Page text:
Wikileaks co-founder Julian Assange could face a renewed investigation into an allegation of rape in Sweden.
It comes after he was arrested on a separate charge in the Ecuadorian embassy in London where he had claimed asylum for seven years.
The alleged victim’s lawyer said she would do “everything we possibly can” to get the investigation reopened.
The United Nations called for Assange’s right to a fair trial to be respected during any extradition process.
Australian-born Assange, 47, also faces a charge of conspiracy to commit computer intrusion in the US for his alleged role in one of the largest ever leaks of government secrets in 2010.
He sought refuge in the Knightsbridge embassy in 2012 to avoid extradition to Sweden on sexual assault charges. But Ecuador abruptly withdrew its asylum and invited the police to arrest Assange on Thursday.
After his dramatic arrest, he was taken to Westminster Magistrates’ Court and found guilty of a British charge of breaching bail. He spent Thursday night in custody and is facing up to 12 months in prison for that conviction.
Swedish prosecutors dropped a rape investigation into Assange in 2017 because they were unable to formally notify him of the allegations – a necessary step in proceeding with the case – while he remained in the Ecuadorian embassy.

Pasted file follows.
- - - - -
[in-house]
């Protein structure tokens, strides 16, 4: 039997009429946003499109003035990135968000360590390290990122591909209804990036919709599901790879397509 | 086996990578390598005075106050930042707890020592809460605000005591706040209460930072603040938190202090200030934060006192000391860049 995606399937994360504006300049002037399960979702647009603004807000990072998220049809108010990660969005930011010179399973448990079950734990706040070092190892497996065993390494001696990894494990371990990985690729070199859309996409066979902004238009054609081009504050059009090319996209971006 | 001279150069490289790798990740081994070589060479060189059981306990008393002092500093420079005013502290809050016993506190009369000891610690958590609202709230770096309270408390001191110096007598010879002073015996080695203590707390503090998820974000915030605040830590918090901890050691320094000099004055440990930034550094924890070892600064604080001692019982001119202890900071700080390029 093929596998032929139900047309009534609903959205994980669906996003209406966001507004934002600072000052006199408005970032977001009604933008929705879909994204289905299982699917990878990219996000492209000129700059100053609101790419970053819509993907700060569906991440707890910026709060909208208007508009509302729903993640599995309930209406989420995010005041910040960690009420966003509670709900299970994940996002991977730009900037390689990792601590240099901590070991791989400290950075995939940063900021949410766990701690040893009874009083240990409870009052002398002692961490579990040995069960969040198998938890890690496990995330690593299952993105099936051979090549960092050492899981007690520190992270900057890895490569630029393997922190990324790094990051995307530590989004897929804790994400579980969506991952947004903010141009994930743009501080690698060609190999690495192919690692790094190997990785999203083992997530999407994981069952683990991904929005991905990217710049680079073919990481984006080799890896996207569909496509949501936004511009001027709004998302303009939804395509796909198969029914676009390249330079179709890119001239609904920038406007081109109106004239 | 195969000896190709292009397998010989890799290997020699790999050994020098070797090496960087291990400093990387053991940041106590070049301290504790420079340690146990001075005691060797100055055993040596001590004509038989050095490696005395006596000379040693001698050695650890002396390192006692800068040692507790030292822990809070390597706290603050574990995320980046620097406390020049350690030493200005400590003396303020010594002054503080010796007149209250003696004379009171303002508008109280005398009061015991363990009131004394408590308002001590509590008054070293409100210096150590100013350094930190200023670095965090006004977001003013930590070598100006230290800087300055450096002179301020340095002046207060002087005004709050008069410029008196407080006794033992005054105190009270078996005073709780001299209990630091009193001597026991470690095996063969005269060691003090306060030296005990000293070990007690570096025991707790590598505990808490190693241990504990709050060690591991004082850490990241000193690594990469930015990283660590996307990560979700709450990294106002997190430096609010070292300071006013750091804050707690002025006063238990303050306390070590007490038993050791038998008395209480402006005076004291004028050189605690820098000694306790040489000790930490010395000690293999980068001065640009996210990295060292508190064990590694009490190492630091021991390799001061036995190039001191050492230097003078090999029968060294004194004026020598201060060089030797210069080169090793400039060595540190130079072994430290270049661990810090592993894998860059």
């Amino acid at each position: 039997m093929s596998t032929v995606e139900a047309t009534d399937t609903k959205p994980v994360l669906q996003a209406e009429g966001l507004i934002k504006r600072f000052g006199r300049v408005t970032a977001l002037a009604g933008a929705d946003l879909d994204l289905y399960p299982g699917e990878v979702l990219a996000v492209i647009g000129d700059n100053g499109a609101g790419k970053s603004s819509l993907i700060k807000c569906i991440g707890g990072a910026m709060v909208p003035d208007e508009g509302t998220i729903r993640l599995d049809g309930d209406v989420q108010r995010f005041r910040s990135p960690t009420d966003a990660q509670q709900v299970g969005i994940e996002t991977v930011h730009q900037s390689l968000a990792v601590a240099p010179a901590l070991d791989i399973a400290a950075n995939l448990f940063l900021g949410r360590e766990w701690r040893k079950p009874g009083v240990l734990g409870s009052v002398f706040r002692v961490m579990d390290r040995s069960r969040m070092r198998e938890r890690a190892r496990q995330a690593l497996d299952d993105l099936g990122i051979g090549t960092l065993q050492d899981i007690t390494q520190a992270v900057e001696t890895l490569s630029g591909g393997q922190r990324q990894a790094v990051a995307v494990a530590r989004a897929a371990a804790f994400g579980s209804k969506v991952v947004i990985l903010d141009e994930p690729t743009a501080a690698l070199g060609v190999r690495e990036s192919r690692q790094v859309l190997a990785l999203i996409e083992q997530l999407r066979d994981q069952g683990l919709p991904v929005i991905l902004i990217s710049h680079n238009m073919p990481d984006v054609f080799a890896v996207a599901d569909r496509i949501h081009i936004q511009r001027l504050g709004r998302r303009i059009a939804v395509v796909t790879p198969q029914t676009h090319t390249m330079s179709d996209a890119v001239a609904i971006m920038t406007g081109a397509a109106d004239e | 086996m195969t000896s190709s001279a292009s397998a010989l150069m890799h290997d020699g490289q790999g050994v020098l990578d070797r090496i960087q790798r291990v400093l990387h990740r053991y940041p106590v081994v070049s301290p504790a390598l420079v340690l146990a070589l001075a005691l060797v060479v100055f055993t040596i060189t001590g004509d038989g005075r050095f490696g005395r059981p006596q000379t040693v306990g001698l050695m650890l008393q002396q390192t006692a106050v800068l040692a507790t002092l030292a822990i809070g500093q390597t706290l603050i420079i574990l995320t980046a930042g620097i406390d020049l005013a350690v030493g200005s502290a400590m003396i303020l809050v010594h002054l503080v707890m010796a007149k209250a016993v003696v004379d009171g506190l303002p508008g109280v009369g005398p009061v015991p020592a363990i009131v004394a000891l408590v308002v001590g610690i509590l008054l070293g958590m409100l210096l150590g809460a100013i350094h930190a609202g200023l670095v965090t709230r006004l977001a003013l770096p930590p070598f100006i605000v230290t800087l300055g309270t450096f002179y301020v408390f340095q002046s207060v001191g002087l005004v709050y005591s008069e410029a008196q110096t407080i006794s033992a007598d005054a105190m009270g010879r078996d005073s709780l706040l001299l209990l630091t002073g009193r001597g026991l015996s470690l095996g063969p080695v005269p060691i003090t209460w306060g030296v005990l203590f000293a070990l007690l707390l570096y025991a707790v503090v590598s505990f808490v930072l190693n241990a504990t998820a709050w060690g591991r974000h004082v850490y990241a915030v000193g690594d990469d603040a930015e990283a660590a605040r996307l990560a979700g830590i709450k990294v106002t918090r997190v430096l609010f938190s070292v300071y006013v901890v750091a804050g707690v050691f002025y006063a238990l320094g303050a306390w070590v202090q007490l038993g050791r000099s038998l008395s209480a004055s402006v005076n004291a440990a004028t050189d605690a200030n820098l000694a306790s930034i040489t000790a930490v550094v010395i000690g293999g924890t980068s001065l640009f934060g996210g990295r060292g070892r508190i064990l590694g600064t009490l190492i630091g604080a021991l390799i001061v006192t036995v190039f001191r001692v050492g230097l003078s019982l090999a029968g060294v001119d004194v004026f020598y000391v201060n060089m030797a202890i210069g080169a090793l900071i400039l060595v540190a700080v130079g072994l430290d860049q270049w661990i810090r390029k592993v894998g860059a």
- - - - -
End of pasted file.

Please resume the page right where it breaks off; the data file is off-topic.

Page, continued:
They will now re-examine the rape case to decide whether to resume it before the statute of limitations runs out in August 2020. Assange denies the allegation.
With Assange facing extradition proceedings and up to five years in federal prison on the US computer hacking charge, shadow home secretary Diane Abbott told BBC Radio 4’s Today programme that the UK should resist handing him over.
She said: “This is all about Wikileaks and all of that embarrassing information about the activities of the American military and security services that was made public.”
But she said Assange should face the criminal justice system if the Swedish government charged him.